Thursday, February 13, 2014
United States District Judge John G. Heyburn's opinion in Bourke v. Beshear finds that Kentucky's statutory and state constitutional provisions defining marriage as limited to one man and one woman violate the Fourteenth Amendment's Equal Protection Clause when applied to same-sex spouses married in another state.
The judge's 23 page opinion is crafted for both a nonlegal and legal audience.
For popular consumption, Judge Heyburn's opinion has passages written in direct prose answering questions he himself has posed and unburdened with extensive citations. For example, he writes:
For many others, this decision could raise basic questions about our Constitution. For instance, are courts creating new rights? Are judges changing the meaning of the Fourteenth Amendment or our Constitution? Why is all this happening so suddenly?
The answer is that the right to equal protection of the laws is not new. History has already shown us that, while the Constitution itself does not change, our understanding of the meaning of its protections and structure evolves. If this were not so, many practices that we now abhor would still exist.
He discusses religiosity in similar terms, beginning by noting that many Kentuckians believe "what their ministers and scriptures tell them: that a marriage is a sacrament instituted between God and a man and a woman for society’s benefit" and later opining that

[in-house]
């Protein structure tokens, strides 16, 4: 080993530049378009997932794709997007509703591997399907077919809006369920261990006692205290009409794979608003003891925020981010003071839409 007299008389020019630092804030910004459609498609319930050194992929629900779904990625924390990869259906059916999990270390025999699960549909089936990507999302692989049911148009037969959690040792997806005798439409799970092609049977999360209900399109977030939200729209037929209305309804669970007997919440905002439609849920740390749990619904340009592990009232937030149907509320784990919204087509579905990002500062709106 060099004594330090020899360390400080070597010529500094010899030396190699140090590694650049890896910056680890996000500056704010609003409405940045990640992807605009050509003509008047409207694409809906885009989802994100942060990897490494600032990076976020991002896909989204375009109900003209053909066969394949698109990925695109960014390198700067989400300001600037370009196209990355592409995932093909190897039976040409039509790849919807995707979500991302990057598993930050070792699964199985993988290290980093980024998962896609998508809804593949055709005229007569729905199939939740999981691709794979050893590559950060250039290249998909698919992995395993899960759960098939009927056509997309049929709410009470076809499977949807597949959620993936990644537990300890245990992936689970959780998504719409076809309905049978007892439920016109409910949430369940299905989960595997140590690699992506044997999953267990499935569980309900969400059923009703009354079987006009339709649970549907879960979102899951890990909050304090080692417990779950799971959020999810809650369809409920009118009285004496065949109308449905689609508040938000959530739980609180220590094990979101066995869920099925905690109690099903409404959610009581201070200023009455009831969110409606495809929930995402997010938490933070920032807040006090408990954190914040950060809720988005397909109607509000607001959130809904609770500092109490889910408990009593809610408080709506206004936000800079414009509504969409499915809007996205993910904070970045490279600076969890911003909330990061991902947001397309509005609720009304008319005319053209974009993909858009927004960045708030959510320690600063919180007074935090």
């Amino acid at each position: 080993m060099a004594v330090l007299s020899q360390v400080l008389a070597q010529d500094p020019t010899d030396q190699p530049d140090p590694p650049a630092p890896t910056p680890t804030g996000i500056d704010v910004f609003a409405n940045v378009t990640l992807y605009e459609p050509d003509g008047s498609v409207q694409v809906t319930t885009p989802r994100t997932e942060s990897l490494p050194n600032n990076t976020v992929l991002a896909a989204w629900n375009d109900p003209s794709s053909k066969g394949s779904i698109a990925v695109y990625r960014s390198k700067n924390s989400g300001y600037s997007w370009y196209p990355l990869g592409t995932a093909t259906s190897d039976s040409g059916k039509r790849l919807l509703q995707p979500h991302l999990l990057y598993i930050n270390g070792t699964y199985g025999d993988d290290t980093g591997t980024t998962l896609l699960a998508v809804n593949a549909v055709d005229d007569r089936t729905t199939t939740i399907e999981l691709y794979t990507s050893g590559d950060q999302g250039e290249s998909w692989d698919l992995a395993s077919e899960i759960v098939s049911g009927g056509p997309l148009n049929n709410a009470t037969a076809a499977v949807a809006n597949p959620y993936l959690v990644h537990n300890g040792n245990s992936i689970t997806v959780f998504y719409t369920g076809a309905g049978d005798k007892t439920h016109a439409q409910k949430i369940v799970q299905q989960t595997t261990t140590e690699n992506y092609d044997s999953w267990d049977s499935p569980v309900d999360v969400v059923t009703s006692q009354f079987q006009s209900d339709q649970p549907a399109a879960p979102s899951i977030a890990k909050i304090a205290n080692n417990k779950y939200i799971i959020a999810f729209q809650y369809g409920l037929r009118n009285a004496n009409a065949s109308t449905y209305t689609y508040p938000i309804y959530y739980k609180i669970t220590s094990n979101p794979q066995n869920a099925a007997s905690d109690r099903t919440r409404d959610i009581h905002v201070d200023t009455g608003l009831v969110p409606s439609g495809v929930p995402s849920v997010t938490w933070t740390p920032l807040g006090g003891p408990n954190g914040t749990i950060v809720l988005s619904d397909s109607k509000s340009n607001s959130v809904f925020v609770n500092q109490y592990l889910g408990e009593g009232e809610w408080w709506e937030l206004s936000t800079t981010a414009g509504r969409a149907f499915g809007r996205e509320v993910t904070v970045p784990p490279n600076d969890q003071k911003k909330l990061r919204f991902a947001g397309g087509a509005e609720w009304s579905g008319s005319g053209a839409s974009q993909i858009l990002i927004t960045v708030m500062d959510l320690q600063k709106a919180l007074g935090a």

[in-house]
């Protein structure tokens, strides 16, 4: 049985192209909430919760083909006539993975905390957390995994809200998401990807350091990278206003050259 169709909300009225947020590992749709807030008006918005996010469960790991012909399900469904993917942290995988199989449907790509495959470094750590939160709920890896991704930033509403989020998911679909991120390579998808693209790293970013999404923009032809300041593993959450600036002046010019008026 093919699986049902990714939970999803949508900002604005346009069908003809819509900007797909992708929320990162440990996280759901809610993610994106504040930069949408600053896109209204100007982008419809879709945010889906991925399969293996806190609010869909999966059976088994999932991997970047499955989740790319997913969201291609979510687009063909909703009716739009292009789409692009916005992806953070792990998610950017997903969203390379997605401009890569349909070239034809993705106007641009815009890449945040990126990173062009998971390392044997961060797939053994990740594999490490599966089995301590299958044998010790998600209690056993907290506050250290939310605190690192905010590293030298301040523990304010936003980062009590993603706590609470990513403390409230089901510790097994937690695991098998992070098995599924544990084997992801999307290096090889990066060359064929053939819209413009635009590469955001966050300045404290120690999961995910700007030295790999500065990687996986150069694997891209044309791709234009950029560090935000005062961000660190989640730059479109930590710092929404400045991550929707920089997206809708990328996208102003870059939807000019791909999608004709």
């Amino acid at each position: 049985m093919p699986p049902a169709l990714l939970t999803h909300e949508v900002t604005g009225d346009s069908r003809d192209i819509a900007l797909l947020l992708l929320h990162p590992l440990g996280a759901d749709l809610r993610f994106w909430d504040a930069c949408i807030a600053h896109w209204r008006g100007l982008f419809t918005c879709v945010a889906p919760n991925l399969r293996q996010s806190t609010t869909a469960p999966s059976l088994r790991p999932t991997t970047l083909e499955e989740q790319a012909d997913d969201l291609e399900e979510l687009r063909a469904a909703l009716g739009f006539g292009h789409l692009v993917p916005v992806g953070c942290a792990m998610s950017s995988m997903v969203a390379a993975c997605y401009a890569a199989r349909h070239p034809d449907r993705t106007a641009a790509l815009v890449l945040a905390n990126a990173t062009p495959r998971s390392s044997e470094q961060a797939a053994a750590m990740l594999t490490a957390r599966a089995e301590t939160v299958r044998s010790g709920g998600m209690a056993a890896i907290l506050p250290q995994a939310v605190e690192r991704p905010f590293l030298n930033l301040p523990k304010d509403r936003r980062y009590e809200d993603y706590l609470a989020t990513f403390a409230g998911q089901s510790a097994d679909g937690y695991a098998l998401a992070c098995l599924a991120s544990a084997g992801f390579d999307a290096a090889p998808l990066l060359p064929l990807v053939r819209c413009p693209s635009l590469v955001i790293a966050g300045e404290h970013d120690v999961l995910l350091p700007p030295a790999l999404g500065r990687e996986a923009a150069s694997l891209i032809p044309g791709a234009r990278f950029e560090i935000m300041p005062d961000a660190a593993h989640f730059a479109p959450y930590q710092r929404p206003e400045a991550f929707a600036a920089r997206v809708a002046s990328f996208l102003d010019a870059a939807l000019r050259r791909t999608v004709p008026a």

The beauty of our Constitution is that it accommodates our individual faith’s definition of marriage while preventing the government from unlawfully treating us differently. This is hardly surprising since it was written by people who came to America to find both freedom of religion and freedom from it.
For its legal audience, Judge Heyburn's opinion contains a rigorous analysis of equal protection doctrine, of the Supreme Court's decision last June in United States v. Windsor, and of the courts applying Windsor.
Engaging with the Court's opinion in Windsor, authored by Justice Kennedy, Judge Heyburn expresses some frustration with the lack of clear equal protection doctrine, observing that the Court "never clearly explained the applicable standard of review." Nevertheless, Judge Heyburn used two "principles" of Windsor: that the actual purpose of the law must be considered in light of animus and that the laws must not demean one group by depriving them of the rights provided for others. Ultimately, Judge Heyburn applies rational basis review and finds that the government interests proferred by Kentucky - - - as well as those advanced in an amicus brief submitted by the Family Trust Foundation of Kentucky - - - are not legitimate interests.
Judge Heyburn also discusses the three federal district judges who have reached similar conclusions in "well-reasoned opinions," citing the opinions in Bishop v. United States from the Northern District of Oklahoma, Obergefell v. Wymyslo from the Southern District of Ohio, and Kitchen v. Herbert, from the District of Utah (now stayed).
To be clear, the effect of the opinion is not to mandate clerks in Kentucky begin offering marriage licenses to same-sex couples. But it is to require Kentucky to recognize same-sex marriages valid in another state as valid in Kentucky on the same terms as other marriages.
[image: 1921 map of Kentucky via]